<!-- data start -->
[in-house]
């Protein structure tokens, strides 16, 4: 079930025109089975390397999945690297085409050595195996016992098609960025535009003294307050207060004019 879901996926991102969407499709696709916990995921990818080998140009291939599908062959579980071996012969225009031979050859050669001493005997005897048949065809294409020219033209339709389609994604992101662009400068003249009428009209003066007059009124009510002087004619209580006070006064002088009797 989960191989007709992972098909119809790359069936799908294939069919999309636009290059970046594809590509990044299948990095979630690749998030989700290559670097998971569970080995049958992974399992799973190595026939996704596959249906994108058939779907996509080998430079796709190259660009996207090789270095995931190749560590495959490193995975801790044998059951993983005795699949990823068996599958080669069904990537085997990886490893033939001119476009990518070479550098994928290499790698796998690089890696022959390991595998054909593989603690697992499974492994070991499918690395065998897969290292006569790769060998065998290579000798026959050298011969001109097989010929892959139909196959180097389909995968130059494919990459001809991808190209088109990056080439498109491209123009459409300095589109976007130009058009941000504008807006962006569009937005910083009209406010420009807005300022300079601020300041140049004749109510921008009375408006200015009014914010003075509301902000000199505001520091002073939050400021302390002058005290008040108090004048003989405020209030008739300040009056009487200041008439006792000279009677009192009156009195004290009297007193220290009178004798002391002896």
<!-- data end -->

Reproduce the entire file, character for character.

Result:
[in-house]
């Protein structure tokens, strides 16, 4: 079930025109089975390397999945690297085409050595195996016992098609960025535009003294307050207060004019 879901996926991102969407499709696709916990995921990818080998140009291939599908062959579980071996012969225009031979050859050669001493005997005897048949065809294409020219033209339709389609994604992101662009400068003249009428009209003066007059009124009510002087004619209580006070006064002088009797 989960191989007709992972098909119809790359069936799908294939069919999309636009290059970046594809590509990044299948990095979630690749998030989700290559670097998971569970080995049958992974399992799973190595026939996704596959249906994108058939779907996509080998430079796709190259660009996207090789270095995931190749560590495959490193995975801790044998059951993983005795699949990823068996599958080669069904990537085997990886490893033939001119476009990518070479550098994928290499790698796998690089890696022959390991595998054909593989603690697992499974492994070991499918690395065998897969290292006569790769060998065998290579000798026959050298011969001109097989010929892959139909196959180097389909995968130059494919990459001809991808190209088109990056080439498109491209123009459409300095589109976007130009058009941000504008807006962006569009937005910083009209406010420009807005300022300079601020300041140049004749109510921008009375408006200015009014914010003075509301902000000199505001520091002073939050400021302390002058005290008040108090004048003989405020209030008739300040009056009487200041008439006792000279009677009192009156009195004290009297007193220290009178004798002391002896």